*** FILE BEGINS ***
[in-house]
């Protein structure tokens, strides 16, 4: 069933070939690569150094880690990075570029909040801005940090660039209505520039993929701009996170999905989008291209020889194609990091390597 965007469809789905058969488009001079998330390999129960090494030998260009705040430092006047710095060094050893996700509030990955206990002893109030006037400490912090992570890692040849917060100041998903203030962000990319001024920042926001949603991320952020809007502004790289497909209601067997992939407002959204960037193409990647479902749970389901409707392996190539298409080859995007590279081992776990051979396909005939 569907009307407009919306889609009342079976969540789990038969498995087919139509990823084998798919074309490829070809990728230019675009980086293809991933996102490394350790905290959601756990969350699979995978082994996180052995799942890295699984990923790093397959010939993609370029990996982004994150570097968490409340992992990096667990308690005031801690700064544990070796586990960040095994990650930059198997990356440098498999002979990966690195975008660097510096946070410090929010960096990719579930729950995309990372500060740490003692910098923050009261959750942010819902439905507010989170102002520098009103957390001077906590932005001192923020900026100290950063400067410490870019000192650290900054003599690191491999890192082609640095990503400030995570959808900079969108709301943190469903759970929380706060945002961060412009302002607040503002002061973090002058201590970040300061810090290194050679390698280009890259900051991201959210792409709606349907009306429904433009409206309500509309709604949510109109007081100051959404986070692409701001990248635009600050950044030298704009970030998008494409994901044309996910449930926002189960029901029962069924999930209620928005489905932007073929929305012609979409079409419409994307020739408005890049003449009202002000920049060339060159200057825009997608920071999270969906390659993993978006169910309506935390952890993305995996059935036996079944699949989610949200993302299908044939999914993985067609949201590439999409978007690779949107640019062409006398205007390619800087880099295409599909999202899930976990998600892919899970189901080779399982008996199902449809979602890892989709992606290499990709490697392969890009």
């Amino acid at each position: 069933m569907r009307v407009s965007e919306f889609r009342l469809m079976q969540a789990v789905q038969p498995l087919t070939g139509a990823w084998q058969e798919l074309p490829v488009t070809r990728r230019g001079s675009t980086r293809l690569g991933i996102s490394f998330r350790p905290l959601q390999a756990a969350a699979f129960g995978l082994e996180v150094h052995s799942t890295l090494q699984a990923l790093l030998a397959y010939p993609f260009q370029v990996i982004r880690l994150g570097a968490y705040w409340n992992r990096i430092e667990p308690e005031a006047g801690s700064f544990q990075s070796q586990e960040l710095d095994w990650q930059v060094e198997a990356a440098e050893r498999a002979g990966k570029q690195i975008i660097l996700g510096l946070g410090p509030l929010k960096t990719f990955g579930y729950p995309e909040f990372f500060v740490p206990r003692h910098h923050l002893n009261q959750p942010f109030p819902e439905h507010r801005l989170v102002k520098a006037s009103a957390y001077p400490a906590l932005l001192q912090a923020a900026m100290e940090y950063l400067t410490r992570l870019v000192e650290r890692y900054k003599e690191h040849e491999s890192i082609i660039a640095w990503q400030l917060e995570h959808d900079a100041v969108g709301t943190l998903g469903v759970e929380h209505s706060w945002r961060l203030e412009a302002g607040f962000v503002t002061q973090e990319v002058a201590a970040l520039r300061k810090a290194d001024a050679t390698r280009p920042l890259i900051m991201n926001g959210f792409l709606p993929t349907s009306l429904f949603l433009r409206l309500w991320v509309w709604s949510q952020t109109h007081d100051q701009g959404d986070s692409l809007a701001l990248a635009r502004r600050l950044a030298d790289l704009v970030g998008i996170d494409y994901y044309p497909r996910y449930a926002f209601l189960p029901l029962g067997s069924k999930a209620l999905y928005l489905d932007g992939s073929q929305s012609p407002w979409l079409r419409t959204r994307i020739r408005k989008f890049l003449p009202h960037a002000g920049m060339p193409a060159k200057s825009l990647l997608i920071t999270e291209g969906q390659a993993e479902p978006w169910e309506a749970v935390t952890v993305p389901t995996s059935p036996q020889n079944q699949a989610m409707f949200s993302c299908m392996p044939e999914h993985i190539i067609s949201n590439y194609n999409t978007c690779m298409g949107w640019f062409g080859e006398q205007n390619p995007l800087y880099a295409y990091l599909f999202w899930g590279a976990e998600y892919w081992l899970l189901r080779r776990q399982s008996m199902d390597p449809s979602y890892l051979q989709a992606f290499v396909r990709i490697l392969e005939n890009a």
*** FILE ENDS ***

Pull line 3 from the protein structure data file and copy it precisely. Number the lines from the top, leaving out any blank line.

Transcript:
């Amino acid at each position: 069933m569907r009307v407009s965007e919306f889609r009342l469809m079976q969540a789990v789905q038969p498995l087919t070939g139509a990823w084998q058969e798919l074309p490829v488009t070809r990728r230019g001079s675009t980086r293809l690569g991933i996102s490394f998330r350790p905290l959601q390999a756990a969350a699979f129960g995978l082994e996180v150094h052995s799942t890295l090494q699984a990923l790093l030998a397959y010939p993609f260009q370029v990996i982004r880690l994150g570097a968490y705040w409340n992992r990096i430092e667990p308690e005031a006047g801690s700064f544990q990075s070796q586990e960040l710095d095994w990650q930059v060094e198997a990356a440098e050893r498999a002979g990966k570029q690195i975008i660097l996700g510096l946070g410090p509030l929010k960096t990719f990955g579930y729950p995309e909040f990372f500060v740490p206990r003692h910098h923050l002893n009261q959750p942010f109030p819902e439905h507010r801005l989170v102002k520098a006037s009103a957390y001077p400490a906590l932005l001192q912090a923020a900026m100290e940090y950063l400067t410490r992570l870019v000192e650290r890692y900054k003599e690191h040849e491999s890192i082609i660039a640095w990503q400030l917060e995570h959808d900079a100041v969108g709301t943190l998903g469903v759970e929380h209505s706060w945002r961060l203030e412009a302002g607040f962000v503002t002061q973090e990319v002058a201590a970040l520039r300061k810090a290194d001024a050679t390698r280009p920042l890259i900051m991201n926001g959210f792409l709606p993929t349907s009306l429904f949603l433009r409206l309500w991320v509309w709604s949510q952020t109109h007081d100051q701009g959404d986070s692409l809007a701001l990248a635009r502004r600050l950044a030298d790289l704009v970030g998008i996170d494409y994901y044309p497909r996910y449930a926002f209601l189960p029901l029962g067997s069924k999930a209620l999905y928005l489905d932007g992939s073929q929305s012609p407002w979409l079409r419409t959204r994307i020739r408005k989008f890049l003449p009202h960037a002000g920049m060339p193409a060159k200057s825009l990647l997608i920071t999270e291209g969906q390659a993993e479902p978006w169910e309506a749970v935390t952890v993305p389901t995996s059935p036996q020889n079944q699949a989610m409707f949200s993302c299908m392996p044939e999914h993985i190539i067609s949201n590439y194609n999409t978007c690779m298409g949107w640019f062409g080859e006398q205007n390619p995007l800087y880099a295409y990091l599909f999202w899930g590279a976990e998600y892919w081992l899970l189901r080779r776990q399982s008996m199902d390597p449809s979602y890892l051979q989709a992606f290499v396909r990709i490697l392969e005939n890009a």